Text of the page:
Minnesota Twins: Rotation House of Cards collapses again

Minnesota Twins starting pitcher Dylan Bundy walks towards the dugout after being relieved against the Toronto Blue Jays. (Nick Turchiaro-USA TODAY Sports)
Minnesota Twins starting pitcher Dylan Bundy walks towards the dugout after being relieved against the Toronto Blue Jays. (Nick Turchiaro-USA TODAY Sports) /

With the playoffs quickly approaching, the Twins are on the outside looking in. As the old saying goes, when you build a house of cards, don’t be surprised when it falls. For the Minnesota Twins and their fans, this should be the exact mantra of the team’s 2022 season.

One has to look no further than the Twins starting rotation to sum up that metaphorical house. The first and foremost success of good baseball teams lies within their starting pitching, something the Twins simply never had.

The Twins brass went late into winter without a solidified rotation and were then forced to push together a patchwork group with injury prone reclamation projects, taking a chance they’d stay healthy. If there’s a point where this house of cards started, it’s there.

Minnesota Twins’ starting rotation was a house of cards from the start.

Heading into free agency, the Minnesota Twins only had two starters under contract, and neither were surefire starters: Joe Ryan and Bailey Ober. Both are pretty good, with Joe Ryan playing solid most of the season after a COVID setback.

I’ll give the Twins the benefit of the doubt in Bailey Ober, as his groin injury was unpredictable in his young career, but he’s looked good when on the field. Outside of those two, the rest of the starting arms are all new.

The addition of Chris Paddack was the Twins’ big trade of the spring, as the team sent closer Taylor Rogers to the Padres for Paddack and Emillo Pagan. Paddack lasted all of 5 mediocre starts before his known gimpy elbow finally gave way and he was out needing Tommy John surgery.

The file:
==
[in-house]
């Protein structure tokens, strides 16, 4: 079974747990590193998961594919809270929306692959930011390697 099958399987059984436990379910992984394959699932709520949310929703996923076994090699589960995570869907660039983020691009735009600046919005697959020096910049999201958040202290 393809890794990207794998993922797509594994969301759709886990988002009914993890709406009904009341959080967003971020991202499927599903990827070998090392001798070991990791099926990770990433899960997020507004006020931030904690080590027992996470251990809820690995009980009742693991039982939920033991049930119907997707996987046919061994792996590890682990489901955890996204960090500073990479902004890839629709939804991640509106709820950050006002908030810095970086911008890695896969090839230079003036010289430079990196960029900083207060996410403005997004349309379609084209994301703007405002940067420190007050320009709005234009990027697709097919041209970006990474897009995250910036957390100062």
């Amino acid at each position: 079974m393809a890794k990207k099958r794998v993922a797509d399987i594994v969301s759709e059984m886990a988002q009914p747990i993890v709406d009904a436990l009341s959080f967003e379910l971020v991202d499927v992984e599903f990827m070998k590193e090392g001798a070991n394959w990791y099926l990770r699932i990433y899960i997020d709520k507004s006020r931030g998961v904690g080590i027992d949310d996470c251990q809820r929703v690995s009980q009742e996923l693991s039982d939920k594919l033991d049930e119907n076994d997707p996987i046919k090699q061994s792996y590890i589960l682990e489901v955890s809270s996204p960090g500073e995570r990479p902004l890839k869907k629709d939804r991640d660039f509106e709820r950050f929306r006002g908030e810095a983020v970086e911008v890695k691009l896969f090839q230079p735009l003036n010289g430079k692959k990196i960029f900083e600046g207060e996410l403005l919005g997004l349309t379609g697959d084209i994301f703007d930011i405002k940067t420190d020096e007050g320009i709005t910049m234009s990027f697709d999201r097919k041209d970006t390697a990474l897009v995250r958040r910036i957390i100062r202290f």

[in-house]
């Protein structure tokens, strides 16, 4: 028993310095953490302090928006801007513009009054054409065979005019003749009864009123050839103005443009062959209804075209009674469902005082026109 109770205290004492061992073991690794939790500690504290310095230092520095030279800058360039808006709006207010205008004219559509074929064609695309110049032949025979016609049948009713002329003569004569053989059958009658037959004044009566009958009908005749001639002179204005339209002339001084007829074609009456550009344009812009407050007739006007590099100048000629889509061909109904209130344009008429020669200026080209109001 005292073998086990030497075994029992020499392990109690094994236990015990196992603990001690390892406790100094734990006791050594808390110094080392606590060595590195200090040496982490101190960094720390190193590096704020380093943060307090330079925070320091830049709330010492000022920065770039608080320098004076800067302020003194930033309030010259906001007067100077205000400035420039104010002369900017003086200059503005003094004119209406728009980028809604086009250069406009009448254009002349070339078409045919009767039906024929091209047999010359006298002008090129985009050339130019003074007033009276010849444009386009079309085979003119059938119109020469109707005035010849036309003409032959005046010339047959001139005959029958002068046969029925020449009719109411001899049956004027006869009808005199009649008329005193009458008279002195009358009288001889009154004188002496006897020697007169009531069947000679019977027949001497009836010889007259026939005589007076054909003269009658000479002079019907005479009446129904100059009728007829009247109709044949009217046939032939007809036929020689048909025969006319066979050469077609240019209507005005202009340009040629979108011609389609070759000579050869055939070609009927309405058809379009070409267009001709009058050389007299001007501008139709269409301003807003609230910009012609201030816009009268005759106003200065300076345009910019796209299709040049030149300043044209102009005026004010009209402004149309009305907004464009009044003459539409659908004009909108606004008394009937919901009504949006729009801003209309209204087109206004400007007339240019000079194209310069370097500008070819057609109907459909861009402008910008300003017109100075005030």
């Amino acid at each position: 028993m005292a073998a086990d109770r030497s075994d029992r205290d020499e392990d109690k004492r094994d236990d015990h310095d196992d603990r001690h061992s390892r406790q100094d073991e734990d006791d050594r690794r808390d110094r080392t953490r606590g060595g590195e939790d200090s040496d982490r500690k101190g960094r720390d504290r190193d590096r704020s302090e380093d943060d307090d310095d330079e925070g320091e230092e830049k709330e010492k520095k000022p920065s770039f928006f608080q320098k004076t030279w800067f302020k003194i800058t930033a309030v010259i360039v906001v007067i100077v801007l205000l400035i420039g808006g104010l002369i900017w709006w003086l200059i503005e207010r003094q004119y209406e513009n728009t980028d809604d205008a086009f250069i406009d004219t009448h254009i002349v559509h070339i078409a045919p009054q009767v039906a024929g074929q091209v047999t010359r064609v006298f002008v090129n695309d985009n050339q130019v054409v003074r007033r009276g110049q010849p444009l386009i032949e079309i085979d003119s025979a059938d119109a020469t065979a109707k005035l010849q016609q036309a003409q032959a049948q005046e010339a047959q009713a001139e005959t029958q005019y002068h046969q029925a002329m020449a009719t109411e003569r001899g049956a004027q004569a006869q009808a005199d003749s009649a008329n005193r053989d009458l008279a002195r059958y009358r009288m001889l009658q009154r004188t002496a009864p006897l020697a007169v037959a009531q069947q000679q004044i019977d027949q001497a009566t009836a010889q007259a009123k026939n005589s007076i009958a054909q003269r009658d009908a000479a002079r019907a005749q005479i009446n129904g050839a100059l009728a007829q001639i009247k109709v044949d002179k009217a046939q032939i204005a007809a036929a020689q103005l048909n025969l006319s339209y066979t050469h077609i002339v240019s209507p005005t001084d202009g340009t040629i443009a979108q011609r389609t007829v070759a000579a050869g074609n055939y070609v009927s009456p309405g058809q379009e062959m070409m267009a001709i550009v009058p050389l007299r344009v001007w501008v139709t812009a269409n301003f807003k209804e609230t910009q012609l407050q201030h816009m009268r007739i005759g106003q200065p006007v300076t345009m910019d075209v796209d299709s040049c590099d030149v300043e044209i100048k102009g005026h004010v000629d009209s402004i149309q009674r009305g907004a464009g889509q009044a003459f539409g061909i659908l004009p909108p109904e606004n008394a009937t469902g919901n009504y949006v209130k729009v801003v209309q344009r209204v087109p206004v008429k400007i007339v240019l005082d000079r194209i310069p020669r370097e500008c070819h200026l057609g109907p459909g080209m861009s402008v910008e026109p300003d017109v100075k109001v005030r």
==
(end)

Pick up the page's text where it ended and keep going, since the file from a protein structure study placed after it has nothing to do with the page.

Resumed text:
The team needed to add to the top of the rotation, so Sonny Gray and his history of injuries was brought in. To his credit, this season has been the most productive of any offseason addition, but with a couple of and a current trip to the IL, he again proves there is a gamble having him in a rotation. It now appears as the Twins fade, Sonny will be lucky to be back for a final start.

At the bottom of the rotation, the Twins filled holes with late additions of Chris Archer and Dylan Bundy, both of whom have proved inconsistent at best. Chris Archer hasn’t been healthy in this decade, so is it really surprising he just couldn’t hold up to a MLB season, even in a limited capacity?

Dylan Bundy was coming off of injury and at times proved he could eat SOME innings, but again just isn’t a reliable MLB starter. He floundered and grinded to around .500, but what are the Twins really wanting out of them?? In a projected six man rotation, perhaps this was all the Twins were looking for, but with Paddack going down early the duo was elevated to 4 and 5 starters.

Tyler Mahle was the starter the Twins were looking for at the trade deadline on paper to help address their issues, but he wasn’t able to fix things. After he flashed a couple of solid starts, his arm succumbed to overuse, meaning the Twins got just two solid starts out of him past the trade deadline this year.

The Twins front office continues to flounder and flail in building a staff that is championship worthy. The Twins pitching ranks ninth in American League, a ranking which almost directly mirrors our likely final place in the standings.

If we’re taking chances on injury prone arms, we can’t be surprised when they get hurt. It may seem simple, but it’s true. As long as this happens, we’ll repeatedly see our house of cards fall, always waiting for next year.

Next. The blueprint for Joe Ryan to Dominate Moving Forward. dark